Travel Diary: Sochi, Russia

I opened my eyes as the wheels of the aircraft hit the tarmac with a deep and loud rumble. Through the cabin, an applause erupted. We looked at each other and shrugged – it was only later on that I was told that the Russian airlines have contributed generously to the number of global aviation accidents and perhaps that could’ve been the reason. The plane was small; a narrow aisle divided the sea of blue seats, three on each side. We’d arrived.

I don’t know about you, but I never seem to be able to fall asleep in airplanes. There is always someone moving the curtains around and letting in the light into the cabin like a stun gun, a baby crying somewhere, or the dry cabin air. But largely, I attribute it to tight seats and having to sit for hours. I end up trying out all sorts of contortions on the long haul flights, from curling up sideways on the seat like a prawn to just going for a full stretch with my legs straight under the seat in front of me and my arms folded behind my head. The good thing was being on a plane meant I was going somewhere, and that’s usually a good thing.

I looked out through the oval shaped window to catch my first glimpse of the city called Sochi. Located on the Black sea coast and right at the Georgian border, I thought it was funny how it’d never crossed my mind to visit the place and yet, now, here I was. Funnier still, was that this town that was known to me as the town of the Winter Olympics was everything but it – bright, sunny, with a scorching heat.

We were hosted at the Rodina Grand Hotel and Spa, and on arrival were served with Raspberry cocktails. The lobby had tall columns and high ceilings, with an eye-catching tiered chandelier dripping in crystals as a centrepiece. Walking its depth, one would find that it opened up into another area, curved, with five full-length windows framed by royal grey-toned green curtains from which I could see the lush greenery beyond. The area was fitted with sofa seats of intricate upholstery, and a waterfall chandelier hung overhead. My room was on the ground floor, with a balcony that led right into Rodina’s gardens. Because the hotel was on the hillside facing the sea, the sparkle of the sea could be seen in the distance. Each morning, I would go out to take a deep breath of the fresh, cool sea breeze.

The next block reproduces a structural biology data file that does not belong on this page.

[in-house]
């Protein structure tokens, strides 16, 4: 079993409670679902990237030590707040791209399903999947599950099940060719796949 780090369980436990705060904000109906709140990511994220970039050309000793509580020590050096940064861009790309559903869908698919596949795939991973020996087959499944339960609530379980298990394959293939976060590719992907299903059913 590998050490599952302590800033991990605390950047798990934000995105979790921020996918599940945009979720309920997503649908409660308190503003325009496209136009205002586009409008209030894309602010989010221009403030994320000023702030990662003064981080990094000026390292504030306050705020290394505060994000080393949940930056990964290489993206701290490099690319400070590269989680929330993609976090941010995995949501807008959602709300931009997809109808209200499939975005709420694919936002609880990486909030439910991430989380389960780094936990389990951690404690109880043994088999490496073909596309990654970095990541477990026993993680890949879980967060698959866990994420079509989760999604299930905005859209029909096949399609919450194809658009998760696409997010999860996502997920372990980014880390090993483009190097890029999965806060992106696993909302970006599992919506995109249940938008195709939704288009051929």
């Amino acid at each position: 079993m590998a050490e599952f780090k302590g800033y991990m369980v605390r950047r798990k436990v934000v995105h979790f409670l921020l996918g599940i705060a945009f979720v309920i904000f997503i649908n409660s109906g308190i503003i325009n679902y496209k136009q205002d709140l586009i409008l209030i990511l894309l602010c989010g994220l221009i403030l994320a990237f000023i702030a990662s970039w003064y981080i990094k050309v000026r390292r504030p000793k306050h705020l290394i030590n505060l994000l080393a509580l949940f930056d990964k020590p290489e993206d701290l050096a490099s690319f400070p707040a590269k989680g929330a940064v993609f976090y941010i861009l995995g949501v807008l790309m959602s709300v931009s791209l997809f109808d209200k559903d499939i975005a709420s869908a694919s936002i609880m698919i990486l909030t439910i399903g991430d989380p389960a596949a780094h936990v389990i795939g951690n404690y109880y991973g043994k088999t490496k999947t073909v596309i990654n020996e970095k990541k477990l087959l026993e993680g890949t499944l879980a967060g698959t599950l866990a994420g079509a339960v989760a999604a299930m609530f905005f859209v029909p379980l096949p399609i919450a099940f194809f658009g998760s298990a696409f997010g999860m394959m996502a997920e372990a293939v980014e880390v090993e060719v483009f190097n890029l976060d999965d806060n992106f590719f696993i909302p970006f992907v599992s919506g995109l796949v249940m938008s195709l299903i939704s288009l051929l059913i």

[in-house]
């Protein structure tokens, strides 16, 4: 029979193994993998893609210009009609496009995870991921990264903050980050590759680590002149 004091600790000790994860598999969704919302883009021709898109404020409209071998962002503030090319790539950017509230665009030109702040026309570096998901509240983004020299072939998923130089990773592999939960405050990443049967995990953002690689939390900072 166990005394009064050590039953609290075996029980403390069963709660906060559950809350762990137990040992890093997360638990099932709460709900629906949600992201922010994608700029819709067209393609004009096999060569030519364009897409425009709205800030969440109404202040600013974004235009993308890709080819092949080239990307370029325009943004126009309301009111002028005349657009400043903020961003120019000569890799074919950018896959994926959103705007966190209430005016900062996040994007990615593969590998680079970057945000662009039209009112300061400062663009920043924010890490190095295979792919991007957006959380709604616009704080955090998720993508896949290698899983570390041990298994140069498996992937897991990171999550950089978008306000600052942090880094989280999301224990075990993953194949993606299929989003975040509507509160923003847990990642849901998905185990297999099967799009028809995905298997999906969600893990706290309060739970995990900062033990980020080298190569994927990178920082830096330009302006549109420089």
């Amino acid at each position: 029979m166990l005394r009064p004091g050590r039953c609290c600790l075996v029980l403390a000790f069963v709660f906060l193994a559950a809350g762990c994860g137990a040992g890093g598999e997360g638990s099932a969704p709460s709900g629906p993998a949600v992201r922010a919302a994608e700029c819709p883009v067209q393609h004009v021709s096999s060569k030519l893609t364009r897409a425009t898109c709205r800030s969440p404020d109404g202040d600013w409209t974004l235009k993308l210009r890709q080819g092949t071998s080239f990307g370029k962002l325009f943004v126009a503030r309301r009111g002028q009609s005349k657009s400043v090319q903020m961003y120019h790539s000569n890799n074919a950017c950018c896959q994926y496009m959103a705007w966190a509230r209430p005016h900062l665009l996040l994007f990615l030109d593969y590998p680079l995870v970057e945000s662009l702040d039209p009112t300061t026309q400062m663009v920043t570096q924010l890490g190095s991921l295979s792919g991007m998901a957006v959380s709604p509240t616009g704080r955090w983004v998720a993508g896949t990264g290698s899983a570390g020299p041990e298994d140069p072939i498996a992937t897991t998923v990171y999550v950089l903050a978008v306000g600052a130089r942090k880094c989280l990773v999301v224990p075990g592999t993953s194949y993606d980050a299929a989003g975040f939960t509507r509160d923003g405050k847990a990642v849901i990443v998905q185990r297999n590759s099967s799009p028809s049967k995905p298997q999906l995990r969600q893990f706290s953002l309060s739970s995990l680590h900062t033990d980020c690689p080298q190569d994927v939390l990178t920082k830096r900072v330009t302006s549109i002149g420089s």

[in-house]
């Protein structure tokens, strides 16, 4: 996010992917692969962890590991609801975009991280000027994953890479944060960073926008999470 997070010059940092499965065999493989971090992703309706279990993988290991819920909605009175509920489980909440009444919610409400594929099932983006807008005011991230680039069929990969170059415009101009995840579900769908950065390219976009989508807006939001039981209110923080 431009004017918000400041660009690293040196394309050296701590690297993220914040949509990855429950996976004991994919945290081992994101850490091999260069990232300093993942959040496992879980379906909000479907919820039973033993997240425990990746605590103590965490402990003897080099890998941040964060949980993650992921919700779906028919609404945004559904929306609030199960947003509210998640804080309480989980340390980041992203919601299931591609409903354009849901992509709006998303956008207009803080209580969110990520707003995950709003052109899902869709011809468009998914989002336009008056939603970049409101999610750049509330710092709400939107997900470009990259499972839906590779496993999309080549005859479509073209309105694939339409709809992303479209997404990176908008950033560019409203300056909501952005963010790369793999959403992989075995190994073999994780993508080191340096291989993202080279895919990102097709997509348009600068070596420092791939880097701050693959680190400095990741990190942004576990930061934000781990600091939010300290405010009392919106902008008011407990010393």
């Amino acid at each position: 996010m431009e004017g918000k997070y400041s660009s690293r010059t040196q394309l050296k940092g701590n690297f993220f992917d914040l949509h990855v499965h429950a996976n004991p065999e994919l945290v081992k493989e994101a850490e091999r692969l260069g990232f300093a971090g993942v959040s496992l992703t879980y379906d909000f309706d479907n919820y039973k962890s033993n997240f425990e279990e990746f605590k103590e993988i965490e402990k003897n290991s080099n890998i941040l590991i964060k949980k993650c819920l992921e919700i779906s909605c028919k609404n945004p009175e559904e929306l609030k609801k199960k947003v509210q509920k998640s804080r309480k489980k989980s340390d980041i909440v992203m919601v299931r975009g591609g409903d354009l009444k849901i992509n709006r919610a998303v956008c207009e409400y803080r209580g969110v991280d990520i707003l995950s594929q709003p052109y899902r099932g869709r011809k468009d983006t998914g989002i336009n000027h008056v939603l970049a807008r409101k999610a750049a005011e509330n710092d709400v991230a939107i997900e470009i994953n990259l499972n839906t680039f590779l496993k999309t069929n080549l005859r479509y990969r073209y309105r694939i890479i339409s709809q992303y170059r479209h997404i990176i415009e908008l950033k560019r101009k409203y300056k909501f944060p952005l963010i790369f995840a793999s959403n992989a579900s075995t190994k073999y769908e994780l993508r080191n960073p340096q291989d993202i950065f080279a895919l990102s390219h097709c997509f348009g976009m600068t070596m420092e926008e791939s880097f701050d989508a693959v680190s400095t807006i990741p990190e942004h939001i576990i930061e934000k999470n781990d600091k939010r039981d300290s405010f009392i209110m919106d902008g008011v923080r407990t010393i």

The inaugural Russian Formula One was at the Sochi Autodrom – the 5.858km track weaving by spectator stands which can take up to a whopping 55,000 people – and started off with a troop of traditional Russian performers decked out in their national colours of White, Blue, and Red, armed with spears and swords, performing to a lively Russian tune.

Russian Traditional Performance

Across from the balcony where I stood, the crowds were enthusiastically waving flags at the Grandstand. I wished they hadn’t implemented noise reduction measures on the cars though, because it dampened the oomph that used to send my pulse racing – especially the splutter of short, sharp bursts that happened each time the drivers braked to navigate a tight corner.

F1 Paddock Club Sochi Russia

I’ve always been a little torn between Toro Rosso and whichever team Lewis Hamilton joins. Nonetheless, here’s a shot for Team Toro Rosso and for the Vettel fans!

Team Toro Rosso Red Bull F1 Sochi

Sebastian Vettel F1 Sochi Russia


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Zabrina Alexis Chew

I believe in exploration, in visiting new places, encountering people and cultures, and in learning and trying new things. I believe in pushing the boundaries, doing what you never thought you'd ever get down to doing, and to look at the world with an open mind. I believe in looking forward with enthusiasm at the adventures that await. Above all, I believe in being and feeling alive. I hope you will share my adventures with me, just as I would love to share in yours also. Here's to our friendship. After all, we're all explorers in this world together!

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